In other words, unless Congress comes up with a solution before 2034, your benefits could be reduced by nearly 25%. This means it’s especially important to have a strong retirement fund just in case you can’t rely on Social Security as much as you’d planned.

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6. Expensive debt

You don’t necessarily need to be debt-free by the time you retire, but if you’re loaded with expensive types of debt (like high-interest credit card debt), that could create some challenges. When you’re living on a fixed income in retirement, every expense matters. And if a significant portion of your monthly income is going toward debt repayments, that’s going to make it harder to enjoy the retirement you want -- not to mention the fact that it could drain your savings faster, too.

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Stock market chart

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7. Stock market downturns

Stock market downturns may be alarming, but they’re normal -- and inevitable. However, it’s still a good idea to prepare for them the best you can, especially when a market downturn could sink your retirement savings. As you get closer to retirement age, be sure to adjust your asset allocation so that your portfolio is weighted more toward bonds and other conservative investments rather than stocks. Your savings won’t grow as much when you’re investing conservatively, but your money will be more protected when the market takes a turn for the worse.

ALSO READ: Worried About a Stock Market Crash? 6 Ways to Be Ready

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8. Inflation

Inflation is tough to prepare for because it’s essentially invisible. You can’t add “inflation” as a line item in your budget, but it will eat away at your savings if you’re not prepared for it. If inflation increases at a modest 2.5% per year, for example, your money will lose half its value over 20 years. While you may not be able to avoid inflation, you can account for it by using a retirement calculator to estimate your savings needs. It may feel like you need to save a huge sum of money, but remember that as inflation increases, your money won’t be worth as much as it is now.

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9. Unexpected expenses

Unexpected costs don’t stop once you retire, so it’s critical to have at least three to six months’ worth of savings stashed in an emergency fund. Another reason for retirees to have an emergency fund is that it can help your savings last longer during stock market downturns. When the market falls, you’ll want to avoid withdrawing your savings as much as possible so that you’re not selling when stock prices are lower. If you have a robust emergency fund, you may be able to survive on that money until the market -- and your retirement fund -- recovers.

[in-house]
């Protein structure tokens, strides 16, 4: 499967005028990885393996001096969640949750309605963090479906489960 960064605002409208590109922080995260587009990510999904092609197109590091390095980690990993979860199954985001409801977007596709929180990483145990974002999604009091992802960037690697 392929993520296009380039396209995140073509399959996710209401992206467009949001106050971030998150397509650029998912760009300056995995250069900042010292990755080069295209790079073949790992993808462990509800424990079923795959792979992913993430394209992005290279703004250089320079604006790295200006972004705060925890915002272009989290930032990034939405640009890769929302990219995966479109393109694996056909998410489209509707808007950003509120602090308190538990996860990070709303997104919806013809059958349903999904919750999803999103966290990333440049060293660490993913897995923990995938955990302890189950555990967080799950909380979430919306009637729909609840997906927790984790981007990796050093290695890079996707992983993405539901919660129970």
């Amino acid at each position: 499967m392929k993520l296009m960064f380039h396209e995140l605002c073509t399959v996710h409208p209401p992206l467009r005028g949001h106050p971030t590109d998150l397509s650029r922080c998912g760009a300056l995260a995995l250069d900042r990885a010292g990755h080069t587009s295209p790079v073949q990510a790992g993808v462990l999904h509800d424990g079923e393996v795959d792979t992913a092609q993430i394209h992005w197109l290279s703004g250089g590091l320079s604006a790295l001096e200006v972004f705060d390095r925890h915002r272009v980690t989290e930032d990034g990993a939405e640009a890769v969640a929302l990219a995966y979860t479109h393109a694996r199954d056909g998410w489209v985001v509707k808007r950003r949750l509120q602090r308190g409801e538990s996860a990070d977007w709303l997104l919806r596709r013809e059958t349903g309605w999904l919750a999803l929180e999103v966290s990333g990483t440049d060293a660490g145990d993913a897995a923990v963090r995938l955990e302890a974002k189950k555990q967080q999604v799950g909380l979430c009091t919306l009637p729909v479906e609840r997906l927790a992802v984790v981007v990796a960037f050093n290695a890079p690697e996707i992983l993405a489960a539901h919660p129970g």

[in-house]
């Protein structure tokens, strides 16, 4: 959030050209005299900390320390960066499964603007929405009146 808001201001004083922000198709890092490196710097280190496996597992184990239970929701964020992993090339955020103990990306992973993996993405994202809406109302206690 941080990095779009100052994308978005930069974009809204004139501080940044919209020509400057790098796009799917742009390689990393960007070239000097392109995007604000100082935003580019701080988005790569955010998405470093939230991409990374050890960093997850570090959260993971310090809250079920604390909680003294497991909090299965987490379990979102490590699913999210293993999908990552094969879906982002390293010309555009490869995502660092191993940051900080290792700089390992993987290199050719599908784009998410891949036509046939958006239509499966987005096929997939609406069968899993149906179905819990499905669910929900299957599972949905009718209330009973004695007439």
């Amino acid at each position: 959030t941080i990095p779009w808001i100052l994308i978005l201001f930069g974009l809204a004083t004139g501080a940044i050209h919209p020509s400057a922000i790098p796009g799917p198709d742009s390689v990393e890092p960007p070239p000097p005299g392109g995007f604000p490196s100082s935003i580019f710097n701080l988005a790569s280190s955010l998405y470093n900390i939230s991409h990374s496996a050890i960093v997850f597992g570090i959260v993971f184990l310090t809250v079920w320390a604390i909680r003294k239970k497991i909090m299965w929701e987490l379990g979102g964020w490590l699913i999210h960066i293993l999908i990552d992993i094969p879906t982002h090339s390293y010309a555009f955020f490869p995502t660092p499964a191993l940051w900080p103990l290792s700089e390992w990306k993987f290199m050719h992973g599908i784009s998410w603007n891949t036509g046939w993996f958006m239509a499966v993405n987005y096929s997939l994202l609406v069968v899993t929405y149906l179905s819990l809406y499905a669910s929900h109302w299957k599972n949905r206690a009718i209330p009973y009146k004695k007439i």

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Elderly man sitting alone at large table and eating from a bowl

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10. Divorce and other family issues

Nobody plans to get divorced, but if you and your spouse end up divorcing during your senior years, it could complicate your retirement. Your retirement assets may be divided between the two of you, and you could need to pay alimony as well. Besides divorce, other family issues could also pose financial problems. You may need to care for older parents or relatives, for example, or provide financial assistance to adult children. It can be tough to plan for these costs, but it’s a good idea to be aware of them as you head into retirement.

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Older couple standing in front of a building

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Preparing for retirement is a tough job

There are seemingly endless factors to consider as you plan for retirement, and no matter how much planning you do, you can’t prepare for everything. However, by doing your best to build a strong retirement fund and account for all the challenges you may face, you can head into your senior years as prepared as possible.

The Motley Fool has a disclosure policy.